New NOAA Report States Sustainable Fisheries Management Policies are Making U.S. Fisheries Profitable and Sustainable; Grijalva Says, “The Magnuson-Stevens Act is Working”
Sustainable fisheries management policies have allowed America’s commercial and recreational fisheries to be powerful economic contributors, according to the National Oceanic and Atmospheric Administration (NOAA) annual Fisheries of the United States report released today. The report also states that the value of fishery landings held steady in 2014 and match those of the past decade. NOAA estimates that rebuilding stocks, which remain overfished, would add $31 billion and 500,000 new jobs to the economy. Natural Resources Committee Ranking Member Raúl M. Grijalva (D-Ariz.) issued the following statement on the report findings:
“These steady returns show that the Magnuson-Stevens Act is working to make U.S. fisheries profitable and sustainable. Attempts by House Republicans to gut the science-based fishery conservation and management provisions of this law would make fishing communities and our nation’s economy worse off. We need to stay on course and continue managing and rebuilding fisheries based on the best available science, not retreat to the failed policies of the past.”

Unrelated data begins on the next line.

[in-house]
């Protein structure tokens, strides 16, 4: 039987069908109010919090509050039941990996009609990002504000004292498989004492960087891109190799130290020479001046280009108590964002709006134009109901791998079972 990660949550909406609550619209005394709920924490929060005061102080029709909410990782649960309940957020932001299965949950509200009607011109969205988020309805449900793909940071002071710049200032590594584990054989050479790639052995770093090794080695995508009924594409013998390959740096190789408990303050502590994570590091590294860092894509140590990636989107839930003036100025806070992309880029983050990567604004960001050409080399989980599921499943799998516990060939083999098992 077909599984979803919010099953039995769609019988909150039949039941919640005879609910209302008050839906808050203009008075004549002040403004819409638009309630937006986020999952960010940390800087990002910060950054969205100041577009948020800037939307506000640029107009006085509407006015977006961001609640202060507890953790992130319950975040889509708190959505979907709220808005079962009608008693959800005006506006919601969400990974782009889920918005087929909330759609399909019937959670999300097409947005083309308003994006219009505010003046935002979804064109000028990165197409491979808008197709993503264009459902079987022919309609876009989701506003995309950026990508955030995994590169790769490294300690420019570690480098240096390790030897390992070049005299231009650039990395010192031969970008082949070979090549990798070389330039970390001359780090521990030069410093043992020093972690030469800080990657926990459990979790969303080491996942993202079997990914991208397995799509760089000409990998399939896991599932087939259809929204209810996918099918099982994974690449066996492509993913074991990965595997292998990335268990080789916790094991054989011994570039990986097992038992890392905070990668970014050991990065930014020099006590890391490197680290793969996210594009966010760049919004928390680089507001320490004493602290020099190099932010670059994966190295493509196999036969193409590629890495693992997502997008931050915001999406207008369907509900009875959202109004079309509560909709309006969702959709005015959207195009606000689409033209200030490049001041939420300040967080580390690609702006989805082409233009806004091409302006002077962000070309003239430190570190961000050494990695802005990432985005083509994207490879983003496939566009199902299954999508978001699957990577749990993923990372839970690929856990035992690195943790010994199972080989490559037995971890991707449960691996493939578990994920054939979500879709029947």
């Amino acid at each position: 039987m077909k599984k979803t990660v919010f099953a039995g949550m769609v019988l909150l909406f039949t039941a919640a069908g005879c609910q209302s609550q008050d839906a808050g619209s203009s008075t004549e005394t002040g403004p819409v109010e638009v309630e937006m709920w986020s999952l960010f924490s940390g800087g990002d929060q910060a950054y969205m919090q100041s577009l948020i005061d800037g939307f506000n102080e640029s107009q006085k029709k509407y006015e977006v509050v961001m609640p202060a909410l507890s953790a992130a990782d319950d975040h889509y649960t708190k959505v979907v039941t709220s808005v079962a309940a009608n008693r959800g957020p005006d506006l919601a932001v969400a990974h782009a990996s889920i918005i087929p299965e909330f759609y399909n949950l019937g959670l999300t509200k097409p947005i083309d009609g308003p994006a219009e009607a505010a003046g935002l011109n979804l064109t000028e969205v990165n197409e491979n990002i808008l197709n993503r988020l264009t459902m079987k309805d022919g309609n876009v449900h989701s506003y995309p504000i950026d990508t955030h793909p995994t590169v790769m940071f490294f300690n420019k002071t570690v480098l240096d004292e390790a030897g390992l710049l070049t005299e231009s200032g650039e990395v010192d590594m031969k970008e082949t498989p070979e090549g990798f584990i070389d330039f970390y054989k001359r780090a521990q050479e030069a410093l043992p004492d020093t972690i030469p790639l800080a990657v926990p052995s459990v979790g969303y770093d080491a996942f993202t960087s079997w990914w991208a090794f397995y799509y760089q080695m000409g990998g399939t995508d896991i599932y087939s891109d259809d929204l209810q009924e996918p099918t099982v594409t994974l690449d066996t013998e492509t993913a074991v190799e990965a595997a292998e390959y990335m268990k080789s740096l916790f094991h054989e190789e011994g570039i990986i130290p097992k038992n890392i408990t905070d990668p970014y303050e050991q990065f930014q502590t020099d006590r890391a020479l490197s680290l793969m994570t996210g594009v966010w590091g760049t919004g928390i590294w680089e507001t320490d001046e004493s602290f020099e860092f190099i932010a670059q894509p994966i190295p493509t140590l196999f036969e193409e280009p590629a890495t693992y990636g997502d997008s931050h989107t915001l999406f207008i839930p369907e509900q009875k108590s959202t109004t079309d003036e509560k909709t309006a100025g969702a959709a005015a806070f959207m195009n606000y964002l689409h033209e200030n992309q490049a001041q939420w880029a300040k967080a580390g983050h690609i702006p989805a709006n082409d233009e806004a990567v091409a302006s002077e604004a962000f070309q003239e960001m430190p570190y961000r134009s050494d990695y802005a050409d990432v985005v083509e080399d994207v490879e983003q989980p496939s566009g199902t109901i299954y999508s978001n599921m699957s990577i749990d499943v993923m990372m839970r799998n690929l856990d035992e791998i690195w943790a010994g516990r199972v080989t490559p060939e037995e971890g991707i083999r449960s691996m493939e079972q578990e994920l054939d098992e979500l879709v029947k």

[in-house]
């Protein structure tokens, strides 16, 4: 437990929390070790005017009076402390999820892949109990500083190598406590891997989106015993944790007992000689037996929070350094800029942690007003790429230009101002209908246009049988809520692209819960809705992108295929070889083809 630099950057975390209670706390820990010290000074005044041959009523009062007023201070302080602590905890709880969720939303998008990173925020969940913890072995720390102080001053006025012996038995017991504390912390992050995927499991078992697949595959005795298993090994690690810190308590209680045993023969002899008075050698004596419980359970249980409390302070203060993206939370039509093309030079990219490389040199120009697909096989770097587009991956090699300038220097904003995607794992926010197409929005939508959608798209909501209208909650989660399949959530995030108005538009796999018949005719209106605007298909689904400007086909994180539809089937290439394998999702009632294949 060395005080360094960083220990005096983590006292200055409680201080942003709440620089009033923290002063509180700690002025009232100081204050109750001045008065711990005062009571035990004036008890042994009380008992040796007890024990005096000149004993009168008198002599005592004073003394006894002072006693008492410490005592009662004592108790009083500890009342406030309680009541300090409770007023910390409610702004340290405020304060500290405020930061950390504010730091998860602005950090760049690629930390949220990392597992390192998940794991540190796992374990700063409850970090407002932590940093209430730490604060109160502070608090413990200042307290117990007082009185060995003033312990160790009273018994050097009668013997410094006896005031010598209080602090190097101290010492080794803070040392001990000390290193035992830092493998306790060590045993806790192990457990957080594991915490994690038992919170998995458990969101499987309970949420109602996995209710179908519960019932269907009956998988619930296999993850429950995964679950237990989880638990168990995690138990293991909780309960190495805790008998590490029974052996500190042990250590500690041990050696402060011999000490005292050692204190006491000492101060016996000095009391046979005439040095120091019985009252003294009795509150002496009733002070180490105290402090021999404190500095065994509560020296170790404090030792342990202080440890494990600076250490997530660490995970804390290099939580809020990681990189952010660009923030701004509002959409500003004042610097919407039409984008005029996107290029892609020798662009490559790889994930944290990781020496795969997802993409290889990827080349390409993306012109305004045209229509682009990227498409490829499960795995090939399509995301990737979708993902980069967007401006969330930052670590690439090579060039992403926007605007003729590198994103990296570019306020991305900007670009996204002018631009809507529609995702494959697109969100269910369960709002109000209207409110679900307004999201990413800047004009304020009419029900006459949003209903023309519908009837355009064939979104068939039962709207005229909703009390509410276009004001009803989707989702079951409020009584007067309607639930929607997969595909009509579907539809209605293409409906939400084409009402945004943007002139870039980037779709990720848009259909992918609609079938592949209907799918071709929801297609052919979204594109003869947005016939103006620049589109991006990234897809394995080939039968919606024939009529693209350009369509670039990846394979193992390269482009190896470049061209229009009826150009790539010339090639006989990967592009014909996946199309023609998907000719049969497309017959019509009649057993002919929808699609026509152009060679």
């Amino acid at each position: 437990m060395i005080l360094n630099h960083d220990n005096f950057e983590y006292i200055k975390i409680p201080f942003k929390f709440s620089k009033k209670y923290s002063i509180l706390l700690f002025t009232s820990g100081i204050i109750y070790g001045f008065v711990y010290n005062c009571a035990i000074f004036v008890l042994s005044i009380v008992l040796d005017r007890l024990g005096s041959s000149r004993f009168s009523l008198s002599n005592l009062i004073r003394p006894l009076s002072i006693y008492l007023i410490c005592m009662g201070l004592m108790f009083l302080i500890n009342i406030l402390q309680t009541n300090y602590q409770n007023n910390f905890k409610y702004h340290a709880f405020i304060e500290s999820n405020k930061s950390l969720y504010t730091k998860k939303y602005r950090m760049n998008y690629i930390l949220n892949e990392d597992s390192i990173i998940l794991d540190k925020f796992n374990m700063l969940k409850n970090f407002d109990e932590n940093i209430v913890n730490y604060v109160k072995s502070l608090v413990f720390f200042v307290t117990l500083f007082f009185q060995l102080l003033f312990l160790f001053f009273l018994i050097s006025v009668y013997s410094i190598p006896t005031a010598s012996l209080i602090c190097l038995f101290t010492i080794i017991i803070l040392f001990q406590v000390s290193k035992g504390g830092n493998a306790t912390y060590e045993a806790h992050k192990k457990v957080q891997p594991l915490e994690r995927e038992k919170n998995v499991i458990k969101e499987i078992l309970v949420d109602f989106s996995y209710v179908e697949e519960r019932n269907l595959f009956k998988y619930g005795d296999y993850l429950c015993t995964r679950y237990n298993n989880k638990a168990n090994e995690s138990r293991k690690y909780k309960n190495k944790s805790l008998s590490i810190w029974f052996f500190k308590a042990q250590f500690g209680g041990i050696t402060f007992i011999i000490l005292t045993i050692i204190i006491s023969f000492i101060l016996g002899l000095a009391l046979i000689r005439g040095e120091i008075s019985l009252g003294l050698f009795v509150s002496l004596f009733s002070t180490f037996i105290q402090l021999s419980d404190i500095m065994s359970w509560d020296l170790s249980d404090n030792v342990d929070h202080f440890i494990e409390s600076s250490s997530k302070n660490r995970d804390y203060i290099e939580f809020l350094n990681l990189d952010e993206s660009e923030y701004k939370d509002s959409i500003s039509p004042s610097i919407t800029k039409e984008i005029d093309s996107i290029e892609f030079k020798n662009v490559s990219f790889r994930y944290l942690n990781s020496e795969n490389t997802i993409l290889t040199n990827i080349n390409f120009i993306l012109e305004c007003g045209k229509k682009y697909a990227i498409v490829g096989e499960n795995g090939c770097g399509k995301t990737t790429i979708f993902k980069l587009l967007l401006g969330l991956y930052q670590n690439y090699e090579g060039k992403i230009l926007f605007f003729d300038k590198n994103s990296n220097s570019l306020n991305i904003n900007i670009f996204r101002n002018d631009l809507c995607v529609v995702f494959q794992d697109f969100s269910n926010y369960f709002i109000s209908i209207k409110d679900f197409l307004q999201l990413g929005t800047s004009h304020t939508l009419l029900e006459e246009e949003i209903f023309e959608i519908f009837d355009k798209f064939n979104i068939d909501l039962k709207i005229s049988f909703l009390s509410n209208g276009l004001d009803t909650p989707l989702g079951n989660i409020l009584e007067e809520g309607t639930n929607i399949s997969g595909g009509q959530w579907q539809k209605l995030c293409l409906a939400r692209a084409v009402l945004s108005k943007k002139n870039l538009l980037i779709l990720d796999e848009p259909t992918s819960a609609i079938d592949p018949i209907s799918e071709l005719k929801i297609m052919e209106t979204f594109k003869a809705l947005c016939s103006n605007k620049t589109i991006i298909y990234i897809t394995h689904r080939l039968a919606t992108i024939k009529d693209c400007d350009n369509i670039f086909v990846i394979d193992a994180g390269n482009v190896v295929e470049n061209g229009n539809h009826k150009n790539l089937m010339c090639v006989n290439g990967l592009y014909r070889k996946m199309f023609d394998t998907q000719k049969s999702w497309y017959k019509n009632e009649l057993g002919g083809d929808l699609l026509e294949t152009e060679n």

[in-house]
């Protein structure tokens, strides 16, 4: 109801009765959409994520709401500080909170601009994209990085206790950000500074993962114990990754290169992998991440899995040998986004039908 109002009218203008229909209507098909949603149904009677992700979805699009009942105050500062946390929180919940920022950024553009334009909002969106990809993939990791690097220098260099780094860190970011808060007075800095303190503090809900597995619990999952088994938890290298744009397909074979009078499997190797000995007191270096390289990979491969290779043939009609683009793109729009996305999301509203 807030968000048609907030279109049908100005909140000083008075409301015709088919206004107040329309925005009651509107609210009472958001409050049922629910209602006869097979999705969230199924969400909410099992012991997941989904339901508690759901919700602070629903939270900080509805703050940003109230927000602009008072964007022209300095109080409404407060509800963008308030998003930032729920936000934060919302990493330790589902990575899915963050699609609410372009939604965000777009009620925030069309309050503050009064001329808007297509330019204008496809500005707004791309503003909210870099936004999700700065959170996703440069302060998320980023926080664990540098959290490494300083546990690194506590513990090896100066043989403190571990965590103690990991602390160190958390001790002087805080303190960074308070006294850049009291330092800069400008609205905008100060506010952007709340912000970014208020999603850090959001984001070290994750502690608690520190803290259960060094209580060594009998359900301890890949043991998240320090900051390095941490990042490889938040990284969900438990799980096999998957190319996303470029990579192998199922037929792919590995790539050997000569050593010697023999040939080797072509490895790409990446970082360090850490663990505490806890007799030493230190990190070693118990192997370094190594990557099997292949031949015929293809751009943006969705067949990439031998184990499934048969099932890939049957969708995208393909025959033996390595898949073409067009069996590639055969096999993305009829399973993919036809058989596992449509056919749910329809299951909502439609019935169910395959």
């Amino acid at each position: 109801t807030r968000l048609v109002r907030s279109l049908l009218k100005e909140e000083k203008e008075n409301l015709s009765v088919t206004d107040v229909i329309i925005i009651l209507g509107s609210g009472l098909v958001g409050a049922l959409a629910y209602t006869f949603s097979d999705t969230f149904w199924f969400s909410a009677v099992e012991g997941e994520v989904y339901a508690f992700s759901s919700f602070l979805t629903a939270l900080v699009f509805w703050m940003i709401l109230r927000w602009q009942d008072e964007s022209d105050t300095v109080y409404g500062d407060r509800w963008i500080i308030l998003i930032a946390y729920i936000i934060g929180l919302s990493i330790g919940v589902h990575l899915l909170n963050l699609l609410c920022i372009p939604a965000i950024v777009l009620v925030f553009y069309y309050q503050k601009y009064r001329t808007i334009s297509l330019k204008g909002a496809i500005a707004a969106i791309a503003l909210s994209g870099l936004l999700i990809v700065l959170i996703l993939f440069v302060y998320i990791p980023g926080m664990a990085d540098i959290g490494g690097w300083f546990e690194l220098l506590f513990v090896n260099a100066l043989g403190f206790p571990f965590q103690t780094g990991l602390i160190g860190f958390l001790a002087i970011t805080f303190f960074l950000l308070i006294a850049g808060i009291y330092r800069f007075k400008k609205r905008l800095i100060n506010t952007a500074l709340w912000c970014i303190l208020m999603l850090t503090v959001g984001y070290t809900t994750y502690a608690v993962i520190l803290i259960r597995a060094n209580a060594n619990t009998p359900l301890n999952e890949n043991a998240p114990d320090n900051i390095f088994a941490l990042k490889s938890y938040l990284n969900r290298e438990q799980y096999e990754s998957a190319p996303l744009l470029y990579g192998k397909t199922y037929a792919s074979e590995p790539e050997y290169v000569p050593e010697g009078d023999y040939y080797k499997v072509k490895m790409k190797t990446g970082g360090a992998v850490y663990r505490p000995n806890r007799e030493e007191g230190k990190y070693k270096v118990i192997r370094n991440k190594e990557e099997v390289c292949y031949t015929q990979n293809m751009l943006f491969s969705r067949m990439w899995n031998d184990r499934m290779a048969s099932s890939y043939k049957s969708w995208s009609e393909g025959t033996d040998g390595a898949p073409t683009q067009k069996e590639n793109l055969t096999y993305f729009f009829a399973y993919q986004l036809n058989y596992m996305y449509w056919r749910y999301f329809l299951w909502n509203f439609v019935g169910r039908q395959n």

In June, House Republicans pushed through H.R. 1335, a bill many fishermen and conservationists have dubbed the “Empty Oceans Act.” H.R. 1335 would roll back provisions of the Magnuson-Stevens Act which prevent overfishing, require science-based catch limits, and mandate that overfished stocks are rebuilt quickly. The bill also includes language that undermines a number of other bedrock conservation laws, including the National Environmental Policy Act, the Endangered Species Act, the Antiquities Act, and the National Marine Sanctuaries Act.
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